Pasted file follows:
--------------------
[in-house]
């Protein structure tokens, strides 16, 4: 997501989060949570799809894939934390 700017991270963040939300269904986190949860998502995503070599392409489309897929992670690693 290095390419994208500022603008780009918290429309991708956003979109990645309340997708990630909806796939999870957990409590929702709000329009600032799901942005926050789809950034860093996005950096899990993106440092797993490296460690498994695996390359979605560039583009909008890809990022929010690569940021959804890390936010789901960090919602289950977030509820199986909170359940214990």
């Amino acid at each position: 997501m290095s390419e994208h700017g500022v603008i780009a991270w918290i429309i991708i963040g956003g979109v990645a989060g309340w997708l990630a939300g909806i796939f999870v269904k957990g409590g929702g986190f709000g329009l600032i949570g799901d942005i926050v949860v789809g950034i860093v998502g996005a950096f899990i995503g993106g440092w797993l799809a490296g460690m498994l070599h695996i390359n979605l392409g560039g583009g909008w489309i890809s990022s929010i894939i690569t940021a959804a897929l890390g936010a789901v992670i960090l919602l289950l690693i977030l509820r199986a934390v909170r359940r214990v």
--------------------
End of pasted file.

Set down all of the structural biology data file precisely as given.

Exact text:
[in-house]
């Protein structure tokens, strides 16, 4: 997501989060949570799809894939934390 700017991270963040939300269904986190949860998502995503070599392409489309897929992670690693 290095390419994208500022603008780009918290429309991708956003979109990645309340997708990630909806796939999870957990409590929702709000329009600032799901942005926050789809950034860093996005950096899990993106440092797993490296460690498994695996390359979605560039583009909008890809990022929010690569940021959804890390936010789901960090919602289950977030509820199986909170359940214990």
């Amino acid at each position: 997501m290095s390419e994208h700017g500022v603008i780009a991270w918290i429309i991708i963040g956003g979109v990645a989060g309340w997708l990630a939300g909806i796939f999870v269904k957990g409590g929702g986190f709000g329009l600032i949570g799901d942005i926050v949860v789809g950034i860093v998502g996005a950096f899990i995503g993106g440092w797993l799809a490296g460690m498994l070599h695996i390359n979605l392409g560039g583009g909008w489309i890809s990022s929010i894939i690569t940021a959804a897929l890390g936010a789901v992670i960090l919602l289950l690693i977030l509820r199986a934390v909170r359940r214990v």